NYAG Sues 2 Crypto Pyramid Schemes, Promoters Targeting Haitian-Americans in $1B Scam

NovaTech’s founders Cynthia and Eddy Petion allegedly preyed on Creole-speaking church-goers and advertised their scheme as a way to gain “freedom from the plantation.”

AccessTimeIconJun 6, 2024 at 8:37 p.m. UTC
Updated Jun 6, 2024 at 8:41 p.m. UTC

New York Attorney General Letitia James has filed suit against two purported crypto companies and their top promoters, a married couple, for allegedly operating two consecutive pyramid schemes that predominantly targeted Haitian immigrants to the U.S.

According to the complaint filed Thursday, the two schemes – AWS Mining and NovaTechFX – preyed on Creole-speaking church-goers via WhatsApp group chats, bilking investors out of more than $1 billion.

The first alleged scheme, an Australian company called AWS Mining, operated from 2017 until its collapse in 2019 and guaranteed investors a 200% return on their investment from crypto mining within 13-15 months. AWS Mining rewarded its promoters – including a Panama-based married couple originally from Florida, Cynthia and Eddy Petion – by giving them a 10% cut of the money invested by the new investors they recruited to the alleged scheme, along with bonuses and ceremonial titles.

The Petions were two of AWS Mining’s top promoters – each recruiting at least 200,000 investors to their “downline” – earning them both the ceremonial title of “President,” the suit alleged. After AWS Mining went bust in April 2019, the couple decided to start a new company together, NovaTechFX, with Cynthia serving as CEO and Eddy as COO. NovaTech claimed to be a crypto and foreign exchange trading platform that advertised up to 4% returns per week.

For their new company, the Petions allegedly recruited former promoters from AWS Mining – including Martin Zizi, James Corbett and Frantz Ciceron, who are also named as defendants in James’ suit – and, like AWS Mining, paid them a percentage of what the investors they recruited deposited in the platform.

Between August 2019 and April 2023, NovaTech’s investors deposited over $1 billion in the scheme, according to the complaint. In June 2022, shortly before the alleged scheme began to draw the attention of state securities regulators (who subsequently sent cease-and-desist letters to the company for fraud and securities violations) the Petions secretly sold their house in Florida and moved to Panama, James’ suit said.

Cynthia also advised her promoters to flee the U.S: “Leave the country,” Petion allegedly told Zizi. “They can’t serve you if they can’t find you lol.”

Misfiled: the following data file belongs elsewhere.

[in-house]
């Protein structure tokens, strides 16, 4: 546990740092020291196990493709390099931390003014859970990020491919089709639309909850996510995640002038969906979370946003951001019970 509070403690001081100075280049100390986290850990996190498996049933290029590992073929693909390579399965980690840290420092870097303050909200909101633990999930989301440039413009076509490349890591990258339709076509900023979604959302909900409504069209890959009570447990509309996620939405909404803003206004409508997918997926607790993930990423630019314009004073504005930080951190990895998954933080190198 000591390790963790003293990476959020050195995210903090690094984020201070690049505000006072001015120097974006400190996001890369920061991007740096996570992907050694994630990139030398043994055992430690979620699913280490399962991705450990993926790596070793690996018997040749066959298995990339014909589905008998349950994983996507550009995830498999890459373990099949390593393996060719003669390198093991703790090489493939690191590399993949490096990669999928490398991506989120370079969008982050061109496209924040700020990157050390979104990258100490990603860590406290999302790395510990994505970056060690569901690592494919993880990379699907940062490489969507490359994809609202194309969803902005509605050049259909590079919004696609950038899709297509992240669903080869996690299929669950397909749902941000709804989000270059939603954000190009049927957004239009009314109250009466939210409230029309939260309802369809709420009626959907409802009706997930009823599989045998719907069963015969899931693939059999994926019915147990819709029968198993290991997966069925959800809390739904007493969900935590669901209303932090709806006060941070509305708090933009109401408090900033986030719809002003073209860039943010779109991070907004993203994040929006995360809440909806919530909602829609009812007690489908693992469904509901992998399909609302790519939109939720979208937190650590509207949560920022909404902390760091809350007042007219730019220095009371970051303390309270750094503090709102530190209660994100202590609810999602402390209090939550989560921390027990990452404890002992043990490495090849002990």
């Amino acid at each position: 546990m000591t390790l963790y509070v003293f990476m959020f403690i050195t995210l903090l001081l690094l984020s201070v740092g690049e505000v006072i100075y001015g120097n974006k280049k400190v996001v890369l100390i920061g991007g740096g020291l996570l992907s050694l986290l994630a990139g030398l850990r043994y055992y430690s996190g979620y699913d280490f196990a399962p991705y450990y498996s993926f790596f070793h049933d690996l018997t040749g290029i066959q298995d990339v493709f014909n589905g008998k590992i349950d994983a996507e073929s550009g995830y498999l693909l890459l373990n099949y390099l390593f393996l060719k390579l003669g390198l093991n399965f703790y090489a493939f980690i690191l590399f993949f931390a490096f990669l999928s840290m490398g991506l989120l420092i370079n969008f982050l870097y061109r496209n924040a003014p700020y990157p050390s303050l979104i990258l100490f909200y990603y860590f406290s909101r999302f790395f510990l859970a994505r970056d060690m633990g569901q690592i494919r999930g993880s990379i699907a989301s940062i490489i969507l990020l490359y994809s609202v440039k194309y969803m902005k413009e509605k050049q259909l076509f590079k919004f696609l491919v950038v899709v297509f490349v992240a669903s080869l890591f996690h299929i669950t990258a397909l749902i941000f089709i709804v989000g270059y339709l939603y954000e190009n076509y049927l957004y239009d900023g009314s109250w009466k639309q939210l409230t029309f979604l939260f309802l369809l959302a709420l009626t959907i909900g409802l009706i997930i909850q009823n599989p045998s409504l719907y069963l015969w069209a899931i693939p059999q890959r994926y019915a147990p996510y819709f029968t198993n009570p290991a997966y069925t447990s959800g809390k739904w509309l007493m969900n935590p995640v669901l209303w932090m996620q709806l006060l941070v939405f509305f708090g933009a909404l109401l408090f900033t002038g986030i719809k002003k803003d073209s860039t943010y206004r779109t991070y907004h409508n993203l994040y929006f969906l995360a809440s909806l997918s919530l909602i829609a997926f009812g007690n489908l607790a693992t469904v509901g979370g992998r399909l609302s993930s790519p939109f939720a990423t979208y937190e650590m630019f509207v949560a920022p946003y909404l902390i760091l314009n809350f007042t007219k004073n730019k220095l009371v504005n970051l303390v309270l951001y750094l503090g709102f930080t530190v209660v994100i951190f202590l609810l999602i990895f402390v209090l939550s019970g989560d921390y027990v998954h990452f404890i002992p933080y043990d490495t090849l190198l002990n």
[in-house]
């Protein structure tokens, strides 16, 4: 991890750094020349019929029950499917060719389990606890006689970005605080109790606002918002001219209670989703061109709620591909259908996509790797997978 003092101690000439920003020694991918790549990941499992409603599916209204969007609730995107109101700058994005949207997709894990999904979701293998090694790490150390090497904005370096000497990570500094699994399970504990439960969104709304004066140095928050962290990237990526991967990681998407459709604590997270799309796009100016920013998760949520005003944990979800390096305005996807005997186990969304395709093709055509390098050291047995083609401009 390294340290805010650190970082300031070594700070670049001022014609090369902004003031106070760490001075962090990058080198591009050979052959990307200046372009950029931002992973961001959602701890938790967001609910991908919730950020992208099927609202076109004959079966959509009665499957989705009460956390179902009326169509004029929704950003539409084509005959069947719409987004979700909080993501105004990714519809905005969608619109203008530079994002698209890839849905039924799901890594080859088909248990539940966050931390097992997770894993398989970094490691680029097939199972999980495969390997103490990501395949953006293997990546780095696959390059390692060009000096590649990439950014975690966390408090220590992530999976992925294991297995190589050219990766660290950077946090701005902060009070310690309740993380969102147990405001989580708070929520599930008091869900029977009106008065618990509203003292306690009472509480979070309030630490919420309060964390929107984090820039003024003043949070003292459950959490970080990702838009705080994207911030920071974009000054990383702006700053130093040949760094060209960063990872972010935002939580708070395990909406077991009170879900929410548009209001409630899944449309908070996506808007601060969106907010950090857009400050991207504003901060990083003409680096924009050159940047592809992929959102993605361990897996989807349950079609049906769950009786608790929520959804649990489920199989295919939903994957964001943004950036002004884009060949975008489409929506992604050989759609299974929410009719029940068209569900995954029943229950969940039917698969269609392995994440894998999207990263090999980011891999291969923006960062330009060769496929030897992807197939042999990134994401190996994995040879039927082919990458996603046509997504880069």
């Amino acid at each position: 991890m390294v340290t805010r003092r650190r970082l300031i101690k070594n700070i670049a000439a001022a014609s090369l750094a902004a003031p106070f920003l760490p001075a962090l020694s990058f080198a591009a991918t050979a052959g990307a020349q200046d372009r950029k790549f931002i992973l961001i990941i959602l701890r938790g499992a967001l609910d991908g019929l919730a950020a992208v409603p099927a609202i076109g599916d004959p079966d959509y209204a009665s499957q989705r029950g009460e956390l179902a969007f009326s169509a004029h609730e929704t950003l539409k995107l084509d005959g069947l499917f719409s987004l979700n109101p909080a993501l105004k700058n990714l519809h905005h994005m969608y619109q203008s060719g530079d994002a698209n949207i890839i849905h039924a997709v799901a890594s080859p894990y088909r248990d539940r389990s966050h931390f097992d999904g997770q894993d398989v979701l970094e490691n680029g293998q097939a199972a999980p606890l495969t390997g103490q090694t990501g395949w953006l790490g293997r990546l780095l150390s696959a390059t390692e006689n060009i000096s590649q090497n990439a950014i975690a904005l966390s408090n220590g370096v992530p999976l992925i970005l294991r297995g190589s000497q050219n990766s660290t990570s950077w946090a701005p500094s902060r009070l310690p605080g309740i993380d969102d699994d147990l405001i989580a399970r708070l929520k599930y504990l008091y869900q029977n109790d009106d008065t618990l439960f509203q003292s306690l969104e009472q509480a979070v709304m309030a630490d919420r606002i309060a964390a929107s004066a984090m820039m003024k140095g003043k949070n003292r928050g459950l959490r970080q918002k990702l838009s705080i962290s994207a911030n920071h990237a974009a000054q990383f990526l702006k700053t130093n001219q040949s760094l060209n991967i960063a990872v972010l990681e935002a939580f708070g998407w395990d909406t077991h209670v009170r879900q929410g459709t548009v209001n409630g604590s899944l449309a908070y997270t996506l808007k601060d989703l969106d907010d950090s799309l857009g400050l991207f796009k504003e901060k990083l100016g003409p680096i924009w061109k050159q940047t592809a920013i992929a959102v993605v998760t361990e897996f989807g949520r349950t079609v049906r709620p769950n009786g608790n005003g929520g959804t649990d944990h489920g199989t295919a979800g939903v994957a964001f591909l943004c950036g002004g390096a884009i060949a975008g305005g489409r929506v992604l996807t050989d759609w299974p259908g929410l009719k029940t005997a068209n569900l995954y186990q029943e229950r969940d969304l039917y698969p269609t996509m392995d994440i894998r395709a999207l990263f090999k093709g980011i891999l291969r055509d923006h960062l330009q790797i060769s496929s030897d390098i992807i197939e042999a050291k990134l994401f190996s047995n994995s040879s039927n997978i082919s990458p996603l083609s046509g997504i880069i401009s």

By December of 2022, the month after the spectacular collapse of crypto exchange FTX, many of NovaTech’s investors were requesting to withdraw their funds from the platform. In February 2023, the company halted withdrawals, and in May it shut down, failing to return “tens of thousands” of investors’ deposits and leaving them with “hundreds of millions of dollars in losses.”

Affinity fraud

According to the suit, the Petions and their employees largely preyed on Haitian immigrants in religious communities.

Cynthia Petion began calling herself “the Reverend CEO” after founding NovaTech, and claimed that God sent her a “vision” of the company while she was brushing her teeth, and called Jesus the “best affiliate market in the world”. The Petions and their promoters regularly hosted prayer groups where they advertised the alleged scheme, according to the complaint.

Zizi and the other promoters upheld Cynthia’s status as a visionary by likening her to American hero and abolitionist Harriet Tubman, telling investors that she had “helped thousands to see the light… and through her vision has created ways within the wilderness.”

NovaTech’s founders and promoters breathlessly marketed the scheme to investors – many of whom were experiencing financial hardship – as a path to becoming “the 1st millionaire in your family,” a way to “leave a legacy” and to gain “freedom from the plantation,” according to the complaint.

In private, however, NovaTech’s founders derided their investors as “a cult.” Cynthia Petion allegedly called herself a “Zookeeper” in a chat with one promoter, adding that her investors “join and follow mindlessly…they don’t think. They just agree with everything you say.”

Court records show the Petions previously filed for bankruptcy due to consumer debt in 2011.

The alleged affinity fraud committed by the Petions and the other NovaTech promoters closely mirrors that of EminiFX founder Eddy Alexandre, who also preyed on Haitian religious communities in a crypto pyramid scheme. In 2022, Alexandre was arrested and charged with fraud for stealing $240 million from investors. He pleaded guilty to commodities fraud in 2023 and was sentenced to 9 years in prison.


James has accused AWS Mining, NovaTech, the Petions and the other named promoters of violating the Martin Act, New York’s strict anti-fraud law, as well as repeated and persistent fraud and repeated and persistent illegality. The suit is seeking damages and restitution for the victims, as well as permanent enjoinments preventing the Defendants from ever participating in another investment scheme.

The NYAG’s suit follows a class action lawsuit filed against NovaTech and Cynthia Petion earlier this year.

There are not currently any criminal charges against the Petions or the other promoters.

Edited by Stephen Alpher.


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Cheyenne Ligon

Cheyenne Ligon is a CoinDesk news reporter with a focus on crypto regulation and policy. She has no significant crypto holdings.